Officials in Anaheim – home of the Disneyland resort – could decide this month on adopting an ordinance aimed at providing hotel workers with better pay and workplace protections, or put the question to city voters.

United Here Local 11, ​​a union representing 32,000 hotel workers in Southern California and Arizona, is leading an effort to get as many OC cities to require hoteliers to give maids $25 in minimum hourly pay and install panic buttons to alert security if they run into trouble on the job.

But will local officials vote for such an ordinance in a city that was rocked by an explosive FBI corruption probe last May in which federal agents alleged city hall was controlled by the very resort interests the proposed ordinance could impact? 

[Read: FBI Reveals What Many Anaheim Residents Felt For Years, City Hall is Run By The Chamber of Commerce]

The proposed ordinance could also impact the same resort interests that historically help fund many city council campaigns. 

In Anaheim, workers have garnered over 26,000 voter signatures – roughly 10,000 more than the 16,842 signatures needed – to get a hospitality protection ordinance on the ballot. 

Council members can either adopt the union’s proposed ordinance or send it to the 2024 ballot for city voter approval.

 [Read: The Push For More Hotel Worker Protections and Pay Knocks on Anaheim’s Door]

Caption: Ada Briceño, co-president of Unite Here Local 11, during the May 3, 2023 press conference outside the Anaheim Hilton Hotel. Credit: JULIE LEOPO, Voice of OC

In a Wednesday interview, Ada Briceño, co-president of Unite Here Local 11, said hotel workers are struggling – some even couch surfing and others working multiple jobs to keep up with rising rents while hotel profits increase.

She said the situation for hotel workers has gotten so bad, they hit the streets to talk to voters and gather signatures for the proposed ordinance. 

“At the end of the day, the tourism industry workers play a part to bring in (hotel tax revenue) to Anaheim,” Briceño said.

Officials from the Anaheim Chamber of Commerce and the Anaheim/Orange County Hotel & Lodging Association did not respond to request for comment on Wednesday.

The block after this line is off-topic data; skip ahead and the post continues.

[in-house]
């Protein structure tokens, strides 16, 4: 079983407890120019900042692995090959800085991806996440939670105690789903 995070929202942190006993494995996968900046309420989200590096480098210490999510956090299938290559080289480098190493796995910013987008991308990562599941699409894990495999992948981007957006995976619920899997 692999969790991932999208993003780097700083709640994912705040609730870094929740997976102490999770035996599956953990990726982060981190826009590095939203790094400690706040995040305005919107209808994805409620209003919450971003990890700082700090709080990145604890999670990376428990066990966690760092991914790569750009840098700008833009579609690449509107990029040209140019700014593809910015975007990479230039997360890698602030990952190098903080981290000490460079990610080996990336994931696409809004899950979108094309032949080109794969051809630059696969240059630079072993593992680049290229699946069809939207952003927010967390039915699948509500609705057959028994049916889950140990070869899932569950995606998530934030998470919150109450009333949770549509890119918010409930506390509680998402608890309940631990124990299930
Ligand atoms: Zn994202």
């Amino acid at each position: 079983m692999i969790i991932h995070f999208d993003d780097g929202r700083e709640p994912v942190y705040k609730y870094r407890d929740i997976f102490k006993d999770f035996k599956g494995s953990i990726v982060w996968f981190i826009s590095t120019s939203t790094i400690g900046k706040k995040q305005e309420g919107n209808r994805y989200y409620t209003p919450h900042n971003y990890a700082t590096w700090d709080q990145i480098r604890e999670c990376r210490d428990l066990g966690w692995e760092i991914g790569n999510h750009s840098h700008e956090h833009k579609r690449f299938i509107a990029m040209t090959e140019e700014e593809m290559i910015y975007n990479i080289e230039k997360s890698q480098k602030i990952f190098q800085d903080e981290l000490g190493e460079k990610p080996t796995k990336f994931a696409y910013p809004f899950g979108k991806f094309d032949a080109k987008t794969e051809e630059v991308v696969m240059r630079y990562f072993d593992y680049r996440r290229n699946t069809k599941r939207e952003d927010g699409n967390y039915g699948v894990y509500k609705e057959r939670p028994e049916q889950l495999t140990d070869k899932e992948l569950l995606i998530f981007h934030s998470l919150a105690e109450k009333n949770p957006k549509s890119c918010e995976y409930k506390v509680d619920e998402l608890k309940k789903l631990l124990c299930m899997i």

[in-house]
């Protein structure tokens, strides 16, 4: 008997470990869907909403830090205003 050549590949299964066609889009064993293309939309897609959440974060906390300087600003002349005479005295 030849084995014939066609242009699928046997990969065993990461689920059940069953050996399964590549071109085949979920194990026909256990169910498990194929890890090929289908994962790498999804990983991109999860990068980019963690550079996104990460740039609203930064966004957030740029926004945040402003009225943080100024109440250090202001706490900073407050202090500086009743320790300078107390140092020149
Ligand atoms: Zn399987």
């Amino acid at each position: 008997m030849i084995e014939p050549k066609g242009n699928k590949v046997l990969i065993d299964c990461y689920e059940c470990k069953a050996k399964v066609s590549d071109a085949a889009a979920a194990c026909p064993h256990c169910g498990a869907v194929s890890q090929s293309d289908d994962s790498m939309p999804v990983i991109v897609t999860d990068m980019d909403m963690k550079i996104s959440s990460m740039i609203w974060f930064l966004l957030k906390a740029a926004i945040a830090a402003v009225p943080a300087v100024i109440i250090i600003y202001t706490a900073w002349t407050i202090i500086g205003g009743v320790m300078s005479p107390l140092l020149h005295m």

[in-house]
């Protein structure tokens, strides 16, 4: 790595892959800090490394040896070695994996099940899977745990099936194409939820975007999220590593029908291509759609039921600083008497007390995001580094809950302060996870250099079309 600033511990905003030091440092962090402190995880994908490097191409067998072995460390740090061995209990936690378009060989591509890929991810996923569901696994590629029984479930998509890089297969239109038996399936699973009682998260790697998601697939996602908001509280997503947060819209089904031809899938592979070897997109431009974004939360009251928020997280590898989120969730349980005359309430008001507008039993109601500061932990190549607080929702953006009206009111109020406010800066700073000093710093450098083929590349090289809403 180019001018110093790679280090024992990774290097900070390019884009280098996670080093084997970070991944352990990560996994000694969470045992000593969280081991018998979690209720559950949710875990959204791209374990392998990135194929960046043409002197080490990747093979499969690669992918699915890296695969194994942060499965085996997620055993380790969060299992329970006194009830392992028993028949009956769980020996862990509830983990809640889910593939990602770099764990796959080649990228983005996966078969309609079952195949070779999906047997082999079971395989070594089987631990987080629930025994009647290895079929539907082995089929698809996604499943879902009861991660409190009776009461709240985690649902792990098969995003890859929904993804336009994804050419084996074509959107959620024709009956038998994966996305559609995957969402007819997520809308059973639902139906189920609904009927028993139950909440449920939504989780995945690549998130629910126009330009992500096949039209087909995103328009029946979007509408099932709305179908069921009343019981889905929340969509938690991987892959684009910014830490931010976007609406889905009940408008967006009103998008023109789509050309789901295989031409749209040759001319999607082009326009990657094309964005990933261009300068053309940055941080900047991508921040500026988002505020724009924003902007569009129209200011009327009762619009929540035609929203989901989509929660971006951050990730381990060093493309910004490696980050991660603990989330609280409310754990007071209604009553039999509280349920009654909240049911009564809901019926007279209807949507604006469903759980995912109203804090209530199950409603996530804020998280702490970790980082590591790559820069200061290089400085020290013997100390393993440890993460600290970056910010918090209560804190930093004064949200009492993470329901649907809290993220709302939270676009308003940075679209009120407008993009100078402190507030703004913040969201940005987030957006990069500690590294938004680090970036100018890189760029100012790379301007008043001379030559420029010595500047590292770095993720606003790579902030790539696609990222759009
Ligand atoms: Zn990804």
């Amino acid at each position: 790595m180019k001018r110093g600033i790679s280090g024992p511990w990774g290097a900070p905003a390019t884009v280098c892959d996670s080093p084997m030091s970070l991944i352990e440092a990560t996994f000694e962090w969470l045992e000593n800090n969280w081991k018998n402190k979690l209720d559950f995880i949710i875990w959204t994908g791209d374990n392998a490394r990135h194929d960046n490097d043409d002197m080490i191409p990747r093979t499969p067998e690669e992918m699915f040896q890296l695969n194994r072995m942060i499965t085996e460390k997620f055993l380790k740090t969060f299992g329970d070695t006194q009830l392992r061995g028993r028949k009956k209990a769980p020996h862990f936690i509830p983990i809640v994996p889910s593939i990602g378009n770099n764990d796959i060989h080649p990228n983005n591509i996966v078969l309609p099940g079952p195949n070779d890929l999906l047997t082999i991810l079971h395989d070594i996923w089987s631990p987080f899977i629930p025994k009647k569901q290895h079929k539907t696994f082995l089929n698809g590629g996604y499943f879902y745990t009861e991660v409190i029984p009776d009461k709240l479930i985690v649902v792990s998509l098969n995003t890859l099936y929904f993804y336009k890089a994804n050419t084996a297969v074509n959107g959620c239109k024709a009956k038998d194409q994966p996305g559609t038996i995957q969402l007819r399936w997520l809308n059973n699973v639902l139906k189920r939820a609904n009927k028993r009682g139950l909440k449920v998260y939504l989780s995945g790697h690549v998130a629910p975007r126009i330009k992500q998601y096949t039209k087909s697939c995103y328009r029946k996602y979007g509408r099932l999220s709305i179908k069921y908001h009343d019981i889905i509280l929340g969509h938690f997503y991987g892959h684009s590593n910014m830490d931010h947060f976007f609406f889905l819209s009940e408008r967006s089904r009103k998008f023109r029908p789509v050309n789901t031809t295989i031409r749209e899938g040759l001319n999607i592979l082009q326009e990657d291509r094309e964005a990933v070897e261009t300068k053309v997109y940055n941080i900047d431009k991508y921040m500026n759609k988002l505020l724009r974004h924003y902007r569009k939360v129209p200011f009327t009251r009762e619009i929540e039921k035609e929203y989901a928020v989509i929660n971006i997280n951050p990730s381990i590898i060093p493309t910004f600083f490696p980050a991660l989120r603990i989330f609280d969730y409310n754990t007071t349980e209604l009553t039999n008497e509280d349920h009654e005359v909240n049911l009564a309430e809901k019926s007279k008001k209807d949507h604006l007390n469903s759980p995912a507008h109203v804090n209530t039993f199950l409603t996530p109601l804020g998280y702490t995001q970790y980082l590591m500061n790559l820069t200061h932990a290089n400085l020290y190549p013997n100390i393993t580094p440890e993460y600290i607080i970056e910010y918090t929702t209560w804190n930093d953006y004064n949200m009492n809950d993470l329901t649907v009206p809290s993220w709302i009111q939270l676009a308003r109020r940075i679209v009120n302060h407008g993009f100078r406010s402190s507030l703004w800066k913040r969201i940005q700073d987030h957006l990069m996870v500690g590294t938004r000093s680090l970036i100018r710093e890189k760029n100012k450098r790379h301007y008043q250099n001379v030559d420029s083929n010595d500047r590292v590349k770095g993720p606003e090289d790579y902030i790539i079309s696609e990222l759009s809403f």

A Competing Ordinance? 

One councilwoman could be floating the idea of her own hotel worker protection ordinance.  

At Tuesday’s meeting, Anaheim City Councilwoman Natalie Rubalcava said her grandmother was a motel worker and that she’d like an ordinance regarding hotel worker safety brought forth sooner than later regardless of the current initiative.

“If you could come back with an ordinance that our attorneys are writing that we can review as a council and then potentially consider,” she said at the meeting.

Rubalcava also received nearly $380,000 in campaign support from Disney through a local political action committee.

Briceño told a reporter she didn’t know Rubalcava called for such an ordinance at this week’s meeting despite being in communication with her.

Mayor Ashleigh Aitken, Rubalcava and the rest of the city council did not respond to requests for comment Wednesday.

Unite Here also boosted some council members’ campaigns through political action committee spending. 

The union gave $100,000 to the Helping Working Families Get Ahead PAC, which helped boost the campaigns of Aitken and Councilman Carlos Leon. 

The PAC spent $138,000 supporting Aitken’s campaign during last year’s election, paying for things like political mailers. Aitken’s father, Wylie Aitken, chairs Voice of OC’s board of directors. 

Leon’s campaign also received around $91,000 in similar support.

The signatures for the proposed ballot measure came after hotel maids in Orange County have spoken out about guests touching them inappropriately, exposing themselves and greater workloads due to the removal of daily room cleaning during the pandemic.

[Read: Housekeepers’ Hellish Hotel Horrors: Could A Proposed Irvine Ordinance Protect Maids?]

Workers Demand Pay Increases, Safer Conditions

Caption: Hotel workers from Unit Here Local 11 gather in front of the Anaheim Hilton Hotel on May 3, 2023 as Gloria Alvarado , executive director of the Orange County Labor Federation speaks. Credit: JULIE LEOPO, Voice of OC

On Wednesday, outside the Hilton Hotel in the heart of Anaheim’s resort industry, over 40 hotel workers gathered for a news conference with signs demanding greater hotel protections from sexual assault, pay raises and reasonable workloads.